Congratulations to my research team at NTU and my collaborators in the Harvard School of Public Health! Our latest research on “Comparing the knowledge gap hypothesis in the United States and Singapore: The case of nanotechnology” is accepted for publication in the Public Understanding of Science.
Authors: Ho, S. S., Looi, J., Leung, Y. W., Bekalu, M. A., & Viswanath, K.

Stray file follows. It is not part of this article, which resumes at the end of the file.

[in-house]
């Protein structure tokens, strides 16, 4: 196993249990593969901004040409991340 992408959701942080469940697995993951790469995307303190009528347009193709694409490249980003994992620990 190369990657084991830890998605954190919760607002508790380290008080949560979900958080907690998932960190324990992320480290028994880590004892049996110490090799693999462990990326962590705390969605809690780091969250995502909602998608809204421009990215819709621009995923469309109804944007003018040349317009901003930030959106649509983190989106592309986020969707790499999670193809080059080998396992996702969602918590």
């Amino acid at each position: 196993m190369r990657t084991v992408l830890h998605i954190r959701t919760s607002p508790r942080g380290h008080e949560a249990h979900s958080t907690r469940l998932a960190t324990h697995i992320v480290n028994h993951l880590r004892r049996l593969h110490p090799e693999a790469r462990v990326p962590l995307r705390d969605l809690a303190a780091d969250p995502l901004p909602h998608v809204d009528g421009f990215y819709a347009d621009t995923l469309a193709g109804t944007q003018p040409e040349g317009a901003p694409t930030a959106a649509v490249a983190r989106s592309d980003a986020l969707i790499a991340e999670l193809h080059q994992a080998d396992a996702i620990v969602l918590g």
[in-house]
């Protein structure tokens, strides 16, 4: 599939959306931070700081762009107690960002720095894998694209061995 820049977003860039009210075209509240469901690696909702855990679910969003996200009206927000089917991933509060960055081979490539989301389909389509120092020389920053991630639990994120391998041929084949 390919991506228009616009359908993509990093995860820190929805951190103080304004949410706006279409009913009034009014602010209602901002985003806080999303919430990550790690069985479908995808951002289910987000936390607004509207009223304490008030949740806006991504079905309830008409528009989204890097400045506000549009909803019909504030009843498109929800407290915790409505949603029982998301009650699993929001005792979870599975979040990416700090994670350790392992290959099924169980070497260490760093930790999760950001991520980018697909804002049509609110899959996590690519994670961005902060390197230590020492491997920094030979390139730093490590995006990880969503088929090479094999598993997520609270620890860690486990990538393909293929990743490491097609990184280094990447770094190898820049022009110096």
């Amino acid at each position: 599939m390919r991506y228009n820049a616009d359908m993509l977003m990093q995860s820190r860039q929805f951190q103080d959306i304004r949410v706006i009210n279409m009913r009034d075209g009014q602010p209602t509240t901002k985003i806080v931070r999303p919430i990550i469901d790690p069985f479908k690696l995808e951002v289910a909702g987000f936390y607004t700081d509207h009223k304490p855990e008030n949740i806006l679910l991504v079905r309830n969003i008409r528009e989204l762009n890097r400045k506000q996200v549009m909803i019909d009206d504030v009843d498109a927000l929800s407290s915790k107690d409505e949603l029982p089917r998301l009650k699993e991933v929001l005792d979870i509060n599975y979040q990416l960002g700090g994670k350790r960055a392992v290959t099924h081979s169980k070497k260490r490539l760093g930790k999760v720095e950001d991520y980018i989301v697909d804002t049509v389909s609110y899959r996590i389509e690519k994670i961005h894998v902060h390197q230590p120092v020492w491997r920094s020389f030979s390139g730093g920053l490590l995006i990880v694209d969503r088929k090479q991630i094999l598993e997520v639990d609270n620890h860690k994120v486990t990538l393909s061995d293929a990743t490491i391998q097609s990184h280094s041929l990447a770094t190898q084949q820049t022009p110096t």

Abstract: This study examines the knowledge gap hypothesis in the United States and Singapore in the context of nanotechnology. This study proposes that academic discipline serves as a better indicator than education levels in predicting nanotechnology knowledge gaps. To reflect the contemporary media landscape, this study examines how attention to online media and documentaries, alongside traditional news outlets affect individuals’ nanotechnology knowledge. In both countries, online media and documentaries, as well as traditional news outlets, were related to nanotechnology knowledge to various extent. While the knowledge gap hypothesis was not observed in Singapore, results revealed that increased media attention and interpersonal discussion widened knowledge gaps between individuals from science and non-science disciplines in the U.S. Education levels failed to reveal a consistent moderation effect. Taken together, the interaction analyses revealed that academic discipline predicted nanotechnology knowledge gaps more consistently than education levels in the U.S. Theoretical and practical implications were discussed.